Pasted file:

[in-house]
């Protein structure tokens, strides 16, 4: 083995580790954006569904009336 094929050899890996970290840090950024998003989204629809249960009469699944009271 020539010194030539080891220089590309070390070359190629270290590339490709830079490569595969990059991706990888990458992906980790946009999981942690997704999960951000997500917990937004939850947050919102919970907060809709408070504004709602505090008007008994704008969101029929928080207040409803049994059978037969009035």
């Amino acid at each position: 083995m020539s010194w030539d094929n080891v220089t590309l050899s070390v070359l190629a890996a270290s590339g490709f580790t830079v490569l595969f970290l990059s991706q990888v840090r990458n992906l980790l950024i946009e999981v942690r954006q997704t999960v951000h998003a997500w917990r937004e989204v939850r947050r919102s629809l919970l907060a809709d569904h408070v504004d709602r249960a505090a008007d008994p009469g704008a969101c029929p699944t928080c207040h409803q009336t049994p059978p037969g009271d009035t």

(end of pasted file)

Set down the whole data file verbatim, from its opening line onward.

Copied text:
[in-house]
């Protein structure tokens, strides 16, 4: 083995580790954006569904009336 094929050899890996970290840090950024998003989204629809249960009469699944009271 020539010194030539080891220089590309070390070359190629270290590339490709830079490569595969990059991706990888990458992906980790946009999981942690997704999960951000997500917990937004939850947050919102919970907060809709408070504004709602505090008007008994704008969101029929928080207040409803049994059978037969009035």
């Amino acid at each position: 083995m020539s010194w030539d094929n080891v220089t590309l050899s070390v070359l190629a890996a270290s590339g490709f580790t830079v490569l595969f970290l990059s991706q990888v840090r990458n992906l980790l950024i946009e999981v942690r954006q997704t999960v951000h998003a997500w917990r937004e989204v939850r947050r919102s629809l919970l907060a809709d569904h408070v504004d709602r249960a505090a008007d008994p009469g704008a969101c029929p699944t928080c207040h409803q009336t049994p059978p037969g009271d009035t």